Besides, the Celtics weren’t the ones victimized the most by injuries. The ones that came the closest to beating the Lakers were, and that team was the Houston Rockets.

Many forget that the Rockets were expected to be title contenders leading up to that season. They had Tracy McGrady and Yao Ming leading the way, but after they stole the player formerly known as Ron Artest from the Kings, expectations were sky high in H-Town.

It didn’t take long for things to go south. McGrady’s knee was so troublesome that it knocked him out by mid-season. Hope was not lost, though. The Rockets managed to snag the fifth seed in the Western Conference without T-Mac and even advanced to the second round.

After splitting the first two games with the Lakers, Yao’s broken foot in Game Three of the conference semi-finals put the final nail in the coffin. The Rockets still fought until there was no fight left in them, as the Lakers eliminated them in seven games. The Rockets pushed the eventual NBA champs to the brink despite losing both T-Mac and Yao. If there’s one team that was robbed of their potential that doesn’t get enough credit, it’s the 2008-2009 Rockets.

The Deal That Could Have Changed So Much

If you thought the Chris Paul trade to the Lakers could have altered the entire landscape of the NBA, wait until you hear about this nixed trade that happened in 2009. On Feb. 18, New Orleans agreed to trade Tyson Chandler to Oklahoma City for Joe Smith and Chris Wilcox. Basically, the then-Hornets were dumping Chandler to the Thunder. That was until Chandler’s “turf toe” raised enough red flags to convince OKC to rescind the trade.

After all that’s happened since then, it’s amazing wondering what could have been. The Thunder were one of the league’s worst teams when they traded for Chandler, so who knows what they would have done with him that season. His presence could have impacted whether they got James Harden in the draft that year. Serge Ibaka came over the following season, so imagine what he and Chandler would have looked like together. Trading for Chandler would have meant that he wouldn’t make it to Dallas, which probably meant no title for the Mavericks in 2011. It also would have meant the Thunder trading Jeff Green for Kendrick Perkins would be nixed, too.

So much could have been different had OKC rolled the dice with Chandler. Maybe they wouldn’t have lost Durant. Maybe they would’ve formed a dynasty. Maybe LeBron nor the Warriors wouldn’t have won any titles this decade. All of that could have come from one rescinded trade. It’s understandable that the Thunder didn’t want to take the risk with Chandler’s toe, but at times like those, the potential outweighs the risk.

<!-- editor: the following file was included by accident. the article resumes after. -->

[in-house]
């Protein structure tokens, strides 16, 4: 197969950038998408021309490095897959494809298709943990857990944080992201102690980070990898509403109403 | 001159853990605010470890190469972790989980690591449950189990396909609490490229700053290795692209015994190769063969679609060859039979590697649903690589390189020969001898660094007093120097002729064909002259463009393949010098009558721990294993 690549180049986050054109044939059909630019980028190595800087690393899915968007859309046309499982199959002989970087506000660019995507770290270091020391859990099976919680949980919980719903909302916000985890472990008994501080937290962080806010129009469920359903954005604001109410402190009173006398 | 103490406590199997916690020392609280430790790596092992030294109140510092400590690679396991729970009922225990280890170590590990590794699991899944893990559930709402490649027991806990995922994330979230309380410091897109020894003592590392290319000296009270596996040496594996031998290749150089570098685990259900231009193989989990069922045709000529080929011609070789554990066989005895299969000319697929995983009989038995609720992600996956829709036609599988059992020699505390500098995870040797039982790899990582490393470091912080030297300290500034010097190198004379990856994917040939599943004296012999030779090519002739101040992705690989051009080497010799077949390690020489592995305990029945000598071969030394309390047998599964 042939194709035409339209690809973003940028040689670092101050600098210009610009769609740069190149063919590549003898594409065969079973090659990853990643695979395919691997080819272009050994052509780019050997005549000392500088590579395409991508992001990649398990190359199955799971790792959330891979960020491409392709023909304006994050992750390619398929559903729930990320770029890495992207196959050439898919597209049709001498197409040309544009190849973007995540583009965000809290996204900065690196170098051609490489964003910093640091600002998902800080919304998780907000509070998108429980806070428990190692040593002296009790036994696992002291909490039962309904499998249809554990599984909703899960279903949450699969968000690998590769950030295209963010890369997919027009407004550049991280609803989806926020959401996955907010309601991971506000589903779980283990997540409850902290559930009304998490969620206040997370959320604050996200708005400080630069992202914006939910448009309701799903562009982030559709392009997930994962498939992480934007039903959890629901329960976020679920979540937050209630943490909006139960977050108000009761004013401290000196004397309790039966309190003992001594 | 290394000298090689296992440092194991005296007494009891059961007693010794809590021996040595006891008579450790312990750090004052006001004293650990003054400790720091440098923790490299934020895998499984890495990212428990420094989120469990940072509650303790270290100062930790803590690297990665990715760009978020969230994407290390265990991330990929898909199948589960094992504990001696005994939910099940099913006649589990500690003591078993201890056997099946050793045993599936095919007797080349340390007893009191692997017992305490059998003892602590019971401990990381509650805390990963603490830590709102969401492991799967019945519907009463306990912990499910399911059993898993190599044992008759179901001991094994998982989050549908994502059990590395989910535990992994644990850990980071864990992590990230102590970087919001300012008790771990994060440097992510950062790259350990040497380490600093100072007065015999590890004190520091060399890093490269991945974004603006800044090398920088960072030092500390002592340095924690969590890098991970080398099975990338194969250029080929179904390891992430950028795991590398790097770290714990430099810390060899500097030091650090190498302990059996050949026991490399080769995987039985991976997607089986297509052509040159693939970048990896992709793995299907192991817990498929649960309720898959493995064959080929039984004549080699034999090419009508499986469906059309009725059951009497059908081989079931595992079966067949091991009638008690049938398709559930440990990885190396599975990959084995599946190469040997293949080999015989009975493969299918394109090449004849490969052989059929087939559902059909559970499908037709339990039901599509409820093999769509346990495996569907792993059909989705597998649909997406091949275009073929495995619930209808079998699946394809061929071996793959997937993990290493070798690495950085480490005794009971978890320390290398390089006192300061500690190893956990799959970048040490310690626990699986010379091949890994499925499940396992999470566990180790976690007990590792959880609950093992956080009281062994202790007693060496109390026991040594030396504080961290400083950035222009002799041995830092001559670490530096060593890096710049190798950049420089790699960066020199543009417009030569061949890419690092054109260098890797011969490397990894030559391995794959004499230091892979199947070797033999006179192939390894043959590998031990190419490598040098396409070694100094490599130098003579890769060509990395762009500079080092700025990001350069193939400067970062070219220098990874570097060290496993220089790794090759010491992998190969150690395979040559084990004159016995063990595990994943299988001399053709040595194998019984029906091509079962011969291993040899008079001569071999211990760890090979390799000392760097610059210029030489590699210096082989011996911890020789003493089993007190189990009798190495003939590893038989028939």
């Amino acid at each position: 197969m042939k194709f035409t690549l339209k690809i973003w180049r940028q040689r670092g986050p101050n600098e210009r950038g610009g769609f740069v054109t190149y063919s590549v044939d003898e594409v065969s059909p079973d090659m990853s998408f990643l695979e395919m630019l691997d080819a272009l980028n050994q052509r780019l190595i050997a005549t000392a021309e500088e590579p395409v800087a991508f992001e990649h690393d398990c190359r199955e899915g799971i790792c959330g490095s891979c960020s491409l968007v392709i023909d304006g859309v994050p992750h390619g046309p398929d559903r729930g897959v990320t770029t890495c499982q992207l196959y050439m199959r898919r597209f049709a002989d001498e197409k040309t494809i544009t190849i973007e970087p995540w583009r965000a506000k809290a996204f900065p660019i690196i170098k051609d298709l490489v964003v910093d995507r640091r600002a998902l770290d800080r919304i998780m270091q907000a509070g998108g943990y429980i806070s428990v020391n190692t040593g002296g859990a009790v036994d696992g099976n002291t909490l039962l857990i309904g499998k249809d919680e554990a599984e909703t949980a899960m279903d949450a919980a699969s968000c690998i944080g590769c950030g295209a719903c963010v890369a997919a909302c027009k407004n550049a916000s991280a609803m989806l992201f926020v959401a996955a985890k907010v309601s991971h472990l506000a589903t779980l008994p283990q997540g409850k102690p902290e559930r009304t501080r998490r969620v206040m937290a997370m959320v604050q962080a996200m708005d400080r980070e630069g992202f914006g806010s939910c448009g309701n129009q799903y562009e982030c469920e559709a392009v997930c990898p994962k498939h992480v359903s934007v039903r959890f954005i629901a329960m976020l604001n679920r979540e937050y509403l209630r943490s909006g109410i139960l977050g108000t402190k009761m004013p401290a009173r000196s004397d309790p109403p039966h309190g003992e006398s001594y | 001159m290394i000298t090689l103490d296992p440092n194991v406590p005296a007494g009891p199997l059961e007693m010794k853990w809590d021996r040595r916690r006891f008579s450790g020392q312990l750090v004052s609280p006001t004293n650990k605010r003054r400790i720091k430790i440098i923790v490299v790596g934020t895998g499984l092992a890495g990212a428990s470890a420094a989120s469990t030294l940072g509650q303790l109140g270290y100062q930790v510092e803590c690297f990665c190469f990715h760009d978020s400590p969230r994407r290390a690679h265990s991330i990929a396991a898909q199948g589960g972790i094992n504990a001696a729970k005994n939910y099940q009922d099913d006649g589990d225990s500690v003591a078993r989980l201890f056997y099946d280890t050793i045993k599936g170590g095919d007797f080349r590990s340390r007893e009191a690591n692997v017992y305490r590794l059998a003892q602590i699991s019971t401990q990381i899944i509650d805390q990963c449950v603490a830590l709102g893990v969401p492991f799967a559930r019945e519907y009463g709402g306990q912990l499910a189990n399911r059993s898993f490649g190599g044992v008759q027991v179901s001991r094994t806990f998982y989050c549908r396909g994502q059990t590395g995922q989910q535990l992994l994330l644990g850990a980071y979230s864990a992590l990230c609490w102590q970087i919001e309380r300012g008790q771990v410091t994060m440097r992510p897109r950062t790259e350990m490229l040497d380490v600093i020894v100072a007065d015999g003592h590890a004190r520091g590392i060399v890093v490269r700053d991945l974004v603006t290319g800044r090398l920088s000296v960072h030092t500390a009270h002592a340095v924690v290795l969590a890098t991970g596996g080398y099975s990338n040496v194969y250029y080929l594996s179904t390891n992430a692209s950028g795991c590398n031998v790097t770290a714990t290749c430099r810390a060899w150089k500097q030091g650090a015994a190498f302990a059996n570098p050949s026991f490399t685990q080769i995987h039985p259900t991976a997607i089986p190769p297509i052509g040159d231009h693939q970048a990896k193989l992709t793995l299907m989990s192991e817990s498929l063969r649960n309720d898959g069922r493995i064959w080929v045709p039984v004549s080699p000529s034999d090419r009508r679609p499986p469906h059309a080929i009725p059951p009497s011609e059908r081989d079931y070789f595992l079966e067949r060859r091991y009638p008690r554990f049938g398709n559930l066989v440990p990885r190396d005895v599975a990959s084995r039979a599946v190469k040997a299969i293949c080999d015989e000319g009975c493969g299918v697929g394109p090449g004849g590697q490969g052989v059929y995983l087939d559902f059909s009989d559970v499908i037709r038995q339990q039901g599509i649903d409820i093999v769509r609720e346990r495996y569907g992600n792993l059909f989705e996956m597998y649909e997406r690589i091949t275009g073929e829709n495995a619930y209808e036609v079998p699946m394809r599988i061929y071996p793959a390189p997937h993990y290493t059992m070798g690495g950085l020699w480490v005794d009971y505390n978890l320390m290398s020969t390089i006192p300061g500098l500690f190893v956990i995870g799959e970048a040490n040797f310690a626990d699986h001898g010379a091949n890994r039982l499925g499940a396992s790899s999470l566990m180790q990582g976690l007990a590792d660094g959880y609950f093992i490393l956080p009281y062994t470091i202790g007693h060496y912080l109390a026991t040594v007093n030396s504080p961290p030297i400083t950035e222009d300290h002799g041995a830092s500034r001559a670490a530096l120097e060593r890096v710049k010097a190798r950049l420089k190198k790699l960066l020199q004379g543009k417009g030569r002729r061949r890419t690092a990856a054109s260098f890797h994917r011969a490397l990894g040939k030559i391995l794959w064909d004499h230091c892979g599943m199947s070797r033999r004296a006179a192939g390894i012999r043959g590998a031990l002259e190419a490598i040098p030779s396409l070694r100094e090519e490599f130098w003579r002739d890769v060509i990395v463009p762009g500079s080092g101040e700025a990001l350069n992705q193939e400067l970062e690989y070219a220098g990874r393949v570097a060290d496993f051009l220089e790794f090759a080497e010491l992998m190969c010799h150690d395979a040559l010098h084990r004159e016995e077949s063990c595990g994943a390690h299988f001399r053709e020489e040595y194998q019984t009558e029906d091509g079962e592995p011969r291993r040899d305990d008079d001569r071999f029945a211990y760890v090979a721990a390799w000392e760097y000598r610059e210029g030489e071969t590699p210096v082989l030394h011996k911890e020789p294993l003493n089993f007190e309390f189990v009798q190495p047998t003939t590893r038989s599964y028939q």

Pull The Plug! Or Don’t!

One of the seasons more prominent storylines was the fall of the Detroit Pistons. After being among the Eastern Conference’s powerhouses for several years, Detroit’s downfall came when they agreed to swap Chauncey Billups and Antonio McDyess for Allen Iverson.

While the Denver Nuggets reaped all the benefits from this deal, Detroit crumbled from one of the top seeds to the eighth seed in the conference. In hindsight, the Pistons underestimated how much Billups had left in the tank and overestimated how good their opponents were. When you consider that the Orlando Magic was the reigning Eastern Conference Champion at the time – and the Pistons beat the Magic the previous year in a five-game playoff series – maybe the Pistons would have had a chance.

When you have a window of opportunity, even if the outlook isn’t great, you take advantage of it until you can’t anymore. The Pistons instead folded early and have never recovered since. This trade would have been forgivable had the Pistons used the cap space they got from Iverson’s expiring deal wisely.

Instead, they used it on Ben Gordon and Charlie Villanueva the following summer. Woof.

“Success Is Fleeting”

It was mentioned earlier that Dwight Howard and Carmelo Anthony were achieving success both for themselves and for their teams. Both played in the ideal situations for them.

Howard played for a team that had reliable shooters who spread the floor along with smart playmakers who could run the pick and roll with him. Howard may have been a shot-blocking terror, but he also benefited from having agile defenders on the wing. Howard’s dominating presence down low made it difficult for defenses to figure out who to cover, which helped the Magic power their way to the NBA Finals.

Anthony played for a team that had an MVP candidate for a starting point guard in Chauncey Billups. “Mr. Big Shot” knew exactly where to find Anthony which greatly helped ‘Melo’s efficiency as a scorer. Carmelo also played for a team whose frontcourt finally got past its injury issues. With everything going Denver’s way, they had one of their most successful playoff runs in years, pushing the Lakers to six games in the Western Conference Finals.

When the Magic and the Nuggets went on their playoff runs in 2009, Anthony was only 25 while Howard was 23. Making it that far into the playoffs is terrific when you’re that young, but little did they know, that was far as they would get in their primes.

Looking at where they are at now, Carmelo Anthony and Dwight Howard will more likely than not be Hall-of-Famers, but they’ll be remembered for being two superstar talents who could have done so much more in their careers had their hubris not gotten in the way. As their careers unfolded, both infamously burned bridges because things had to be done their way, which in turn, hurt their opportunities for success.